Day 11: Cheticamp to Mabou - Nova Scotia and Cape Breton 2003 - CycleBlaze

September 9, 2003

Day 11: Cheticamp to Mabou

Got up at 8 AM and away from the motel at 9:05. Stocked up at the supermarket and got on the road at 9:30. The day was mostly sunny with a brisk northwest wind. I was heading south so it was somewhat of a tailwind!

Cheticamp is an interesting town with more French influence than any town I saw in Nova Scotia. Lots of Acadian flags flying. I heard many people speaking French and saw many French signs.

Houses in Cheticamp, a French Acadian town.
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Stone church in Cheticamp.
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One interesting thing about the town and the area is that there are very few trees. Maybe the winds and winter ice and snow make it hard for trees to survive. Or maybe nobody wants trees because it never gets warm enough to want shade? Surely people would want trees to block the constant wind from the west. I don't know.

Most houses in Cheticamp had no trees. Strange for such a windy place.
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I continued south from Cheticamp, enjoying the sunshine and tailwind. But the temperature was only 13C (56F), and the strong crosswind made it feel cold. I made good time through tiny Acadian towns such as Grand Etang, St. Joseph du Moine, and Cap Le-Moine. The terrain is relatively flat and treeless. Then suddenly after crossing a river I depart the Acadian area and enter the Scottish area with towns like Margaree Harbour and Dunvegan. There started to be more trees and the terrain got hillier. My impression is that when the Acadians returned to Nova Scotia after the expulsion, they settled in windswept barren land that nobody else wanted.

Unusual scarecrow collection.
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Less hilly now but the shore is still rocky.
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The area is sparsely populated and there isn't much evidence of agriculture, fishing, or tourism. Maybe everybody is retired?

I stopped for lunch in Inverness. It's quite a bustling little town. The largest town on the northwest coast of Cape Breton. Dump trucks constantly drove through town hauling material from a former mine that is now a big hazardous waste cleanup site. After lunch I went down to the beach just to see what it looked like. It was a long wide beach but far too cold and windy for people to be there for fun.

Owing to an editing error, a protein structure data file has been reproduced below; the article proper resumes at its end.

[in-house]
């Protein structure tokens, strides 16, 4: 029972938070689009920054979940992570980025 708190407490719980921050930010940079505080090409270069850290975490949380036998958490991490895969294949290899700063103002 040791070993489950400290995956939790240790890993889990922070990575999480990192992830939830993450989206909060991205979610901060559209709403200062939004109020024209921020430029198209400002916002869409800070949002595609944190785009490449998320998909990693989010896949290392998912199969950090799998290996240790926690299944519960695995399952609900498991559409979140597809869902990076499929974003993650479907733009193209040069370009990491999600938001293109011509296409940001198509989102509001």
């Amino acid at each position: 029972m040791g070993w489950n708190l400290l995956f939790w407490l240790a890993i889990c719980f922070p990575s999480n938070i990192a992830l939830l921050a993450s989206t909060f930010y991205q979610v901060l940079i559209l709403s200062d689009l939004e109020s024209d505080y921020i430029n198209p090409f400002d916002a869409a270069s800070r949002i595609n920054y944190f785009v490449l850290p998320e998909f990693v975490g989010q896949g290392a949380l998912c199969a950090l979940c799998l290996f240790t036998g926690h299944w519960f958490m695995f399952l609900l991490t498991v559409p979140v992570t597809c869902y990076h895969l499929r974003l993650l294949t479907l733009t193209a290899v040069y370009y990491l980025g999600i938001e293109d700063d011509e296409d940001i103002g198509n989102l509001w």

Rough surf at the beach in Inverness.
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In Inverness I decided to take a detour along the coast south of Inverness to see the scenery on the MacKinnon Brook trail. The road is a 11 km dead end and only the first 2 km is paved. The entire length of the road is extremely hilly with 600 meters of climbing getting in and out. It was interesting to get far off the beaten track. I didn't see a single car on my way in and I only saw two cars on my way out. There was one parked car at the trailhead. It took me an hour to get to the trailhead so I didn't think I had time to do much hiking. I only hiked 2 km down the trail and then back to the bike. It's a very nice trail on the edge of a headland 40 meters above the ocean.

View from the MacKinnon's Brook Trail in the middle of nowhere.
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Altogether my side trip took 3 hours. Back on the main highway I continued south towards the town of Mabou. The road stays inland through scenic mountain valleys. The hills get big near Mabou and there is a long downhill into Mabou. The sky was clear but the sun was getting low. The temperature had dropped to 11C (52F). I got a few more groceries in Mabou and pressed on to the Celidh campground in West Mabou, 4km off the highway. The road to West Mabou is very scenic, uphill most of the way. I got to the campground a few minutes before sunset and set up camp. It wasn't extremely windy when I got there but every campsite has a windscreen made from privacy lattice. After setting up my tent I watched the full moon and Mars rise together. The temperature dropped rapidly under the clear skies. I made dinner and ate it in my tent to keep warm.

It was a nice day despite the cold temperature. At least it was mostly sunny and I had a tailwind most of the time. It would have been a very easy day if I didn't take the strenuous 3 hour detour. The road has more traffic than when I was going through the national park but traffic still isn't a problem.

Distance: 106 km (66.3 mi) (18 km gravel)

Climbing: 1139m (3758 ft)

Hiking: 4km (2.5 mi)

Today's ride: 106 km (66 miles)
Total: 917 km (569 miles)

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